MDGs in Egypt

This investigation will now analyze the link between MDGs and discrimination against women in the case of Egypt, an important regional power and the most populous Arab country. During the past few years, Egypt was able to attain a high percentage of economic development and growth. Its GDP grew from 4.5 percent in 2005 to 7.2 percent in 2008 (World Bank, 2010), which ensured its departure from the "low development category" in the 1990s to the "medium development category" of nations by the mid 2000s, as specified by the United Nations Human Development Index. According to the 2008 Egypt Human Development Report, the Egyptian Human Development Index has improved continuously since 1996. Egypt adopted the MDGs for a five-year span between 2002 and 2007, and its strategies were mostly compatible with the eight MD goals. Various studies found that it is "on the right track to realizing most of the Millennium Development Goals by the set date of 2015" (MED, 2008: iii). In this sense, it is important to understand the road on which Egypt embarked to advance the MDGs in general and how women are incorporated in the MDG strategy.

The 2002-2007-development plan allocated most of the resources to Upper Egyptian governorates, Assiut, Suhag, Beni Suif, Aswan, Qena, Minya and Fayoum because they rank lowest on Egypt's development index. The Egyptian government initiated short-term programs that targeted poverty and hunger reduction, and that support and directly target the "Most Vulnerable Families" (UNDP, 2008: 2). Nevertheless, the percentage of the poor increased during the years 2000-2005, with main clusters in Upper Egypt's geographic areas (UNDP, 2008: 2). Poverty levels in this region, decreased only from 39.8 percent in 2005 to 39.4 percent in 2008 (MED, 2008: 8). In spite of the overall level of economic development, these figures point out that development has not been achieved in the case of impoverished rural villages, with a marked reduction in per capita expenditure for the poor (Khair El Din & E1-Laithy, 2008: 44). For instance the government of Egypt introduced major tax improvements, eliminated restrictions on access to foreign currency and savings; eliminated customs barriers for the development of international trade; liberalized the financial sector, through increasing private ownerships of banks and financial institutions (World Bank, 2007). Nevertheless, these policies did not address social reform policies, especially to the most vulnerable that would be harshly affected by these neo liberal measures. Policies did not ensure an equal distribution of income amongst different segments of society. Thus even though Egypt is on the right track in the MDG progress and its government is trying to allocate money and resources to Upper Egypt, these policies have not targeted the poorest sections of society.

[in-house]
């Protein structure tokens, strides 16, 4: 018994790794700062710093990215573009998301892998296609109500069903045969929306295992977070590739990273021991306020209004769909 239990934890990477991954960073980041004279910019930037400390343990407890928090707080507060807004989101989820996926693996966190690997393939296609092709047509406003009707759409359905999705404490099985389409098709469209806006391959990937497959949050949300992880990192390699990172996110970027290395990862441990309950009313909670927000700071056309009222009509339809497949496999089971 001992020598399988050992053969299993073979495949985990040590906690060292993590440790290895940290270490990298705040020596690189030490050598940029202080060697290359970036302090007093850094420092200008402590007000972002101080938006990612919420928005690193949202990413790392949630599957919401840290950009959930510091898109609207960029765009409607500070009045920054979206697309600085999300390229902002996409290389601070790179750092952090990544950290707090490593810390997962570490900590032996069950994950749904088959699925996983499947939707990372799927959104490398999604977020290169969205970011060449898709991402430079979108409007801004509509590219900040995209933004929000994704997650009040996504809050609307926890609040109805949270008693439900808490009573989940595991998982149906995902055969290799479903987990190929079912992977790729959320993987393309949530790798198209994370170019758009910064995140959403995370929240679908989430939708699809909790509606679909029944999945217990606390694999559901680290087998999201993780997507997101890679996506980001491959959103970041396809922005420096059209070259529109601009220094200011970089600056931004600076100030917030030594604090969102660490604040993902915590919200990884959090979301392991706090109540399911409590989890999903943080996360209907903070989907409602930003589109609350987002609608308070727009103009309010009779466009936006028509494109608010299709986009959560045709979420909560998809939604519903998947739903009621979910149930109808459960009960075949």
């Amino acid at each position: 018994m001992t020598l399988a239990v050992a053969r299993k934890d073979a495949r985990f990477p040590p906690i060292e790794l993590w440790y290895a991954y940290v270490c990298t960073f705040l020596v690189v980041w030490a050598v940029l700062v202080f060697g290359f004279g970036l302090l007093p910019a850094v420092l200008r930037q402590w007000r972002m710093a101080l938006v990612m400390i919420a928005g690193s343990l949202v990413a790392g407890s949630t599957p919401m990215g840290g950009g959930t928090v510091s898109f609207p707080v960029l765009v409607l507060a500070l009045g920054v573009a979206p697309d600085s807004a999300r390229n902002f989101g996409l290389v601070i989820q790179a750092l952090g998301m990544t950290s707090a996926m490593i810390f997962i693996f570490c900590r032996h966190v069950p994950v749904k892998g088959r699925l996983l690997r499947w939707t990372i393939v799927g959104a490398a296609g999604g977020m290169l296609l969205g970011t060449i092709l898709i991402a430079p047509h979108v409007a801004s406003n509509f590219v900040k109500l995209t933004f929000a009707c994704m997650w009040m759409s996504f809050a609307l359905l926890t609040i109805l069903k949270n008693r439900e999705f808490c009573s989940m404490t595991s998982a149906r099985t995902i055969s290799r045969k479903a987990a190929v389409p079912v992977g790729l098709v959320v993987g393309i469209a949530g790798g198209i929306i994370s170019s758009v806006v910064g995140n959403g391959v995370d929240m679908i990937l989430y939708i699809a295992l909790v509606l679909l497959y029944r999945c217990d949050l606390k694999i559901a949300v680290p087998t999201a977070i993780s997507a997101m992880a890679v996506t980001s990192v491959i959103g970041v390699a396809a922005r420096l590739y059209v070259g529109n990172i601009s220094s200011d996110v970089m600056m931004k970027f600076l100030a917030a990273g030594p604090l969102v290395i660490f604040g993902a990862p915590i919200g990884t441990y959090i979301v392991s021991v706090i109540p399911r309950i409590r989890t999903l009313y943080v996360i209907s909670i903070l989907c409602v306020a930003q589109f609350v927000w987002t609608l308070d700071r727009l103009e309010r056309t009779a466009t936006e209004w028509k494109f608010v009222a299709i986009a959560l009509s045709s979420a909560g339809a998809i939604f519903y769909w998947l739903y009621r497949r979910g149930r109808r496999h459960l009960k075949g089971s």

Universal Access to Primary Education: Quantity over Quality

Where access to universal primary education is concerned, government policies have mainly focused on increasing education enrollment in primary level education, and the eradication of illiteracy among 15-24 year olds of both sexes. Education policies have been enacted to increase the number of schools and to reduce class density (MED, 2008: 3). There has been a 7 percent increase in the number of primary level schools in Egypt from 2001 to 2006, and the rate of student enrollment increased by 25 percent during the same period. Education expenditure and investment also increased during the same period, from almost L.E. 3.7 billion in 2005 to L.E. 4.6 billion in 2006 (MED, 2008: 3). An important step for increasing female enrollment levels was undertaken through the one classroom schools for girls, which increased from 213 classes in 1994 to 2717 in 2003. Moreover, the girl-friendly school program was introduced and the Girls Education Initiative was launched in 2001 to promote female education in Egypt (Zaalouk, 2004). The main drawback concerns the elimination of the ratio of literate women to men by 2015, which would only reach 92.7 (NCW, 2005: 3).